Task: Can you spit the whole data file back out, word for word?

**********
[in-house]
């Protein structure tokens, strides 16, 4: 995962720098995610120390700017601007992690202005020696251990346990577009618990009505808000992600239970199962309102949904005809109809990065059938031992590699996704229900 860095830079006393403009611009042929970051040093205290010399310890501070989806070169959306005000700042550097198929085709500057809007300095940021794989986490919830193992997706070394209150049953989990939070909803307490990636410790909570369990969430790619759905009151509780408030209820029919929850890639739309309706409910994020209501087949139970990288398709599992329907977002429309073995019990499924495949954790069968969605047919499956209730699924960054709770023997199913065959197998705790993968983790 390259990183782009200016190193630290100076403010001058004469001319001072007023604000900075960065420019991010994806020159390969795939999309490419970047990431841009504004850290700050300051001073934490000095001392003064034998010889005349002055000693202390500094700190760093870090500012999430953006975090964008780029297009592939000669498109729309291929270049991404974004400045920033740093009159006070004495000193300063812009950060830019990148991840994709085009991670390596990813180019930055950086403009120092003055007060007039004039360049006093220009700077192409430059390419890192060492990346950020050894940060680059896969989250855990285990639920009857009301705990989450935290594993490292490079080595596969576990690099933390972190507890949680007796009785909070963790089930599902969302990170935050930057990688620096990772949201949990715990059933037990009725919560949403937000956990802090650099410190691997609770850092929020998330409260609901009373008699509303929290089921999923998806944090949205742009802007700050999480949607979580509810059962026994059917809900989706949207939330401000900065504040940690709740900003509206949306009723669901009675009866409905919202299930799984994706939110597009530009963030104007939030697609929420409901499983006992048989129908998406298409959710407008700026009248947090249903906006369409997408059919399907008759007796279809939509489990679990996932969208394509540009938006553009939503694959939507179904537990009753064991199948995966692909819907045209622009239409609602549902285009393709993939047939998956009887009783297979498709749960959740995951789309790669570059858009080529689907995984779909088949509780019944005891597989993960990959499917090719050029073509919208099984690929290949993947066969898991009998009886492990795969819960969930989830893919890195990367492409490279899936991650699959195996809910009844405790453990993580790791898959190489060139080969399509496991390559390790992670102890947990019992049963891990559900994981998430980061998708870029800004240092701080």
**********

[in-house]
């Protein structure tokens, strides 16, 4: 995962720098995610120390700017601007992690202005020696251990346990577009618990009505808000992600239970199962309102949904005809109809990065059938031992590699996704229900 860095830079006393403009611009042929970051040093205290010399310890501070989806070169959306005000700042550097198929085709500057809007300095940021794989986490919830193992997706070394209150049953989990939070909803307490990636410790909570369990969430790619759905009151509780408030209820029919929850890639739309309706409910994020209501087949139970990288398709599992329907977002429309073995019990499924495949954790069968969605047919499956209730699924960054709770023997199913065959197998705790993968983790 390259990183782009200016190193630290100076403010001058004469001319001072007023604000900075960065420019991010994806020159390969795939999309490419970047990431841009504004850290700050300051001073934490000095001392003064034998010889005349002055000693202390500094700190760093870090500012999430953006975090964008780029297009592939000669498109729309291929270049991404974004400045920033740093009159006070004495000193300063812009950060830019990148991840994709085009991670390596990813180019930055950086403009120092003055007060007039004039360049006093220009700077192409430059390419890192060492990346950020050894940060680059896969989250855990285990639920009857009301705990989450935290594993490292490079080595596969576990690099933390972190507890949680007796009785909070963790089930599902969302990170935050930057990688620096990772949201949990715990059933037990009725919560949403937000956990802090650099410190691997609770850092929020998330409260609901009373008699509303929290089921999923998806944090949205742009802007700050999480949607979580509810059962026994059917809900989706949207939330401000900065504040940690709740900003509206949306009723669901009675009866409905919202299930799984994706939110597009530009963030104007939030697609929420409901499983006992048989129908998406298409959710407008700026009248947090249903906006369409997408059919399907008759007796279809939509489990679990996932969208394509540009938006553009939503694959939507179904537990009753064991199948995966692909819907045209622009239409609602549902285009393709993939047939998956009887009783297979498709749960959740995951789309790669570059858009080529689907995984779909088949509780019944005891597989993960990959499917090719050029073509919208099984690929290949993947066969898991009998009886492990795969819960969930989830893919890195990367492409490279899936991650699959195996809910009844405790453990993580790791898959190489060139080969399509496991390559390790992670102890947990019992049963891990559900994981998430980061998708870029800004240092701080």